I am pleased to report I am still alive. Felt kind of strange all night and day, but that was due to a particularly bad dose of dysmenorrhea not botulism. Phew. Having said that, I did read botulism may rear its ugly head up to 10 days after exposure to the bacteria...
OK. This post comes with a warning. If you are male, queasy at the sight or sound of blood, or just not interested in female biology, this might not be for you. Quit reading now. On the other hand, read on if you
If the Red Tent by Anita Diamant is anything to go by, in ancient times women were well in tune with their sexuality and fertility. They menstruated in synch, withdrawing to the red tent to sit on clean straw and share their lives and their periods, their pregnancies and their loves.
What a long way off that seems from where we are today, when we manipulate our bodies with a pill, dull our fertility, push through the tiredness to fulfill our commitments outside the home, hide our cramps with medications, stem our flow through internal absorption. We are in complete control of our bodies but in the process we have lost touch with cycles and rhythms. We are not so good at embracing our fertility and sexuality.
I was recently interested to read a chapter entitled 'Feminine Hygiene (As Debated, Mostly, by Men)' in The Coming Plague by Laurie Garett. Garett details the commercial development of feminine hygiene products, and in particular tampons, linking their rise with the progress of women into the workplace. To my horror I read that tampons, which are inserted internally, were never subjected to safety tests, not when they were originally made with cotton in the 1930s, nor when super-abosrbant synthetic tampons were produced in the 1970s. By 1980 a surge in the recently described Toxic Shock Syndrome was being linked to these super absorbent, inadequately researched, insufficiently tested tampons. To this day TSS continues to occur and women continue using tampons, albeit with health information enclosed in the packaging.
My new knowledge set me to thinking about the way we are at the mercy of large corporations and their advertising. Women were taken in by tampons because they were promised comfort and security that would help them avoid embarrassing leaks in the outside world. They were out in the public marketplace inching their way forward into roles and responsibilities not previously performed by women. They required a reliable mechanism to control their menstrual flow. Feminine hygiene manufacturers jumped at the chance to meet their need and promoted their products shamelessly and the women jumped at the convenience. The more I thought about it the more I detested being at the mercy of corporations and companies and what they thought I was appropriate for my needs. I felt like a puppet dancing to the tune of whoever it is who says I should be always ready and available for work outside the home. But I kept buying tampons. They were so convenient.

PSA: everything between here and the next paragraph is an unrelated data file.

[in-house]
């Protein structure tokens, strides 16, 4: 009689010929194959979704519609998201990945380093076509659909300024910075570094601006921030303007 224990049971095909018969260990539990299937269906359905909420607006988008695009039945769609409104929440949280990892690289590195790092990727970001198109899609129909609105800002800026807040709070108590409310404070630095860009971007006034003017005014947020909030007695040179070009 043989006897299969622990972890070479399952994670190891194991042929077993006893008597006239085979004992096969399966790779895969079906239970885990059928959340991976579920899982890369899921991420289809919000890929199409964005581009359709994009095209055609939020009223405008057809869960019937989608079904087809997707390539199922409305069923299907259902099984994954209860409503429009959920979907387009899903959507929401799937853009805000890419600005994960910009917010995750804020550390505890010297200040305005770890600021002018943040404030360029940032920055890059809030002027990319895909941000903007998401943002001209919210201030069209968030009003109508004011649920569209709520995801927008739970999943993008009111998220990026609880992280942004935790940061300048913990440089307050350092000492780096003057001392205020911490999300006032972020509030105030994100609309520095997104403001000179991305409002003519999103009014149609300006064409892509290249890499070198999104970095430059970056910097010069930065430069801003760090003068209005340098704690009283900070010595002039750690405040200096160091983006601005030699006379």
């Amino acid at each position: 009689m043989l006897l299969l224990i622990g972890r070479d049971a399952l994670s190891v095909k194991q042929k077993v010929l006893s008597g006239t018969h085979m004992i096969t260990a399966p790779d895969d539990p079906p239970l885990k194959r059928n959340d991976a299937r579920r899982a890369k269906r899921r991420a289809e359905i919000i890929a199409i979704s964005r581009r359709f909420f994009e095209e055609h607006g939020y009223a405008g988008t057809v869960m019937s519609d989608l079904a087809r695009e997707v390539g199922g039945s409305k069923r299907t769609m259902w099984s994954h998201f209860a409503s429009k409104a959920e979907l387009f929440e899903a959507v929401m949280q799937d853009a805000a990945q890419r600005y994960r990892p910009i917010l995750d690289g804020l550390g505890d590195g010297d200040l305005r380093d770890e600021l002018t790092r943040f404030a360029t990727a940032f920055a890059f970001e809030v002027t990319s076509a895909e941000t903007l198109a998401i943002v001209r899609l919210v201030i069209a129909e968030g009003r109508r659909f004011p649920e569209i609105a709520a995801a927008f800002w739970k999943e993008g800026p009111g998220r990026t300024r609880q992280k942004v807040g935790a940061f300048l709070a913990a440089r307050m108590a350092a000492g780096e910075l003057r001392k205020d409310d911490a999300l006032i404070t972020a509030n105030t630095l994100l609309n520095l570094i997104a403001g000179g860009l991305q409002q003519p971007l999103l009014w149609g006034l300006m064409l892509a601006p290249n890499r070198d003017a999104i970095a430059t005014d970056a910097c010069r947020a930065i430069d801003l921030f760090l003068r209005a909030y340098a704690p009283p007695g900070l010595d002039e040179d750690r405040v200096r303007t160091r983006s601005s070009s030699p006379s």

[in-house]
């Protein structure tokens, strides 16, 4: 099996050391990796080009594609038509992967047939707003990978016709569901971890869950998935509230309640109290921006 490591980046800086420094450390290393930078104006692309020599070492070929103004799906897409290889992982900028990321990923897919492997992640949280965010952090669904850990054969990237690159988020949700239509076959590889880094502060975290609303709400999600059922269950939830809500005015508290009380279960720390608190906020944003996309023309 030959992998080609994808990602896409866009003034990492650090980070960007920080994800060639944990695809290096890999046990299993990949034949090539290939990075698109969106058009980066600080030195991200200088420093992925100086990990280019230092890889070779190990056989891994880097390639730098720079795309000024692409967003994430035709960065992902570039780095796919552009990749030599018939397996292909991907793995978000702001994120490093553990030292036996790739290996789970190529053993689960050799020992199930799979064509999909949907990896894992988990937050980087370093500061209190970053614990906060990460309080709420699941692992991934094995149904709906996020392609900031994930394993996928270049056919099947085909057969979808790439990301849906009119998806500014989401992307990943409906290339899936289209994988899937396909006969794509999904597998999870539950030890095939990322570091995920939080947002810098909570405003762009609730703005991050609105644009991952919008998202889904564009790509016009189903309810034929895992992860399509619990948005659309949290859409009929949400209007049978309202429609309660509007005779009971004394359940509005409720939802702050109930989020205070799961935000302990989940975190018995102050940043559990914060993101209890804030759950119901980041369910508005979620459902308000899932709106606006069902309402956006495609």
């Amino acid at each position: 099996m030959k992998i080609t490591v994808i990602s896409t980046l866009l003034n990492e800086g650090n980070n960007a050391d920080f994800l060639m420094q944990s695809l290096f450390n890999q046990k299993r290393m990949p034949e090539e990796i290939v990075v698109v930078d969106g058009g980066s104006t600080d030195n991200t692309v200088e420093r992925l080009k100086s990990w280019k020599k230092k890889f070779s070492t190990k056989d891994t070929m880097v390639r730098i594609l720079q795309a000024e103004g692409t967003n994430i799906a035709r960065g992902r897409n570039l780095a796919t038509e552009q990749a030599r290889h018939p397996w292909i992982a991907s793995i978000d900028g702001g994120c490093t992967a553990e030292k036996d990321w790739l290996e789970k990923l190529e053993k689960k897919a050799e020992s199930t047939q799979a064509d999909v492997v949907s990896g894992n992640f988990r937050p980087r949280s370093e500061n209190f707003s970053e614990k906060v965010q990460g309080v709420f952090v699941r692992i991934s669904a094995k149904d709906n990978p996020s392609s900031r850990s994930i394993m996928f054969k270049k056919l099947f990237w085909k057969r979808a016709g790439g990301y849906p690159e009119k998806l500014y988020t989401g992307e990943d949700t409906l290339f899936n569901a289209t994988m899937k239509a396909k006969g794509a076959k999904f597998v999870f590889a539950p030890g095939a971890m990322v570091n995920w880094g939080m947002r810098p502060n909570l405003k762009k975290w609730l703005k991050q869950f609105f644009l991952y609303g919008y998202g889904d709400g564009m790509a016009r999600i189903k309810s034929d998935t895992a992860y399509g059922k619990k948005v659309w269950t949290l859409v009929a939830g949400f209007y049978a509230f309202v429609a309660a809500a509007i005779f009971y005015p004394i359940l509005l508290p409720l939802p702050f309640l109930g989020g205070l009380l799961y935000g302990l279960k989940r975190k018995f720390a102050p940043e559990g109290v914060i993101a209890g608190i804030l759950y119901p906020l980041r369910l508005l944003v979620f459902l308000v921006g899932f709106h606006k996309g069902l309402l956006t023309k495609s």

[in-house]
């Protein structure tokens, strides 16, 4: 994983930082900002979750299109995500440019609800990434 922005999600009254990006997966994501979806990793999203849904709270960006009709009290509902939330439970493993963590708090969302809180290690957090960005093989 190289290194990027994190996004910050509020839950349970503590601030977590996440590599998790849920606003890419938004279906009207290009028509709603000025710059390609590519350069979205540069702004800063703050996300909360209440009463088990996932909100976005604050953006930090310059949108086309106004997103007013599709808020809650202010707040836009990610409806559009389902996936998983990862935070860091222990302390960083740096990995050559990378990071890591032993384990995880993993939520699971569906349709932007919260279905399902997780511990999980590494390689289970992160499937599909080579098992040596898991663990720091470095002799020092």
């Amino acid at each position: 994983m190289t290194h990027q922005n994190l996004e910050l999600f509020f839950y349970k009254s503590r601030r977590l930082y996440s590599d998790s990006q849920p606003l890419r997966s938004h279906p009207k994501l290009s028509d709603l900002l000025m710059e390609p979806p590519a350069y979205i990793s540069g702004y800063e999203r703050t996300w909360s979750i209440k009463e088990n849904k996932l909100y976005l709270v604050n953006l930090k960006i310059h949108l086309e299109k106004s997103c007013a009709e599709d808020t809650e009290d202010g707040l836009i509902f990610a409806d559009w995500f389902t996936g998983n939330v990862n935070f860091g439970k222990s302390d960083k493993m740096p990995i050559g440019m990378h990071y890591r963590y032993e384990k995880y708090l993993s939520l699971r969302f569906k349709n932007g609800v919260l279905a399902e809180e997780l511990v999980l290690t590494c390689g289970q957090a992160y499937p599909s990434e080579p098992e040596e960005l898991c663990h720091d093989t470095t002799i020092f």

Not long after this my journey took a different turn: I idly followed an unrelated link from Alotta Errata which took me to Treehugger. There I stumbled upon an article similar to 'Go with the flow' and was staggered to read how many pads and tampons end up flushed down the toilet or in landfill every year. Following up on the alternative feminine hygiene products listed on Treehugger, I learned more and more about cotton fabric pads and menstrual cups. Since I couldn't come at washing out my own pads I pursued the cup line of thinking. This 'Menstraul Cup' site was particularly helpful, if a little over zealous in its advocacy techniques. The biggest coup was discovering a dynamic, animated forum discussion that answered every question relating to menstrual cups I could possibly think of.
I don't claim to be an instant convert, but I was curious enough to give it a go. In January I decided upon a Lunette Cup and ordered one from Finland, via the UK, for $50. (Yay! They are now available in Australia) I won't kid you it was easy to use. It took me a couple of months to work up the courage, and another month or so to figure out how on earth to get it in, even with the detailed folding pictures I discovered in desperation!
It turned out getting the cup in was easier a lot easier than getting it out. While Frank was blissfully engrossed in 'The day after tomorrow', I was struggling with my cup, conjuring up new ways to extract it and wondering how I could explain my predicament to medical staff at the Accident and Emergency department. Thankfully it never came to that. And as they say, practice makes perfect. It got easier and easier to use. I find my Lunette so much more comfortable and practical than tampons I would never go back. The cramps are not as bad (except for last night - not sure what happened there), I have almost no problems with PV infections, once the cup is in I don't have to think about it all day (it was fantastic while we were travelling). Plus think of all the money I'm saving on pads and tampons! I love it.
I don't know, it's more than just convenience. Somehow I feel more in control of my body now... not quite getting back to the red tent, but no longer ignorant and at the mercy of unscrupulous corporations. No more landfill. No more expensive products. My periods have been transformed!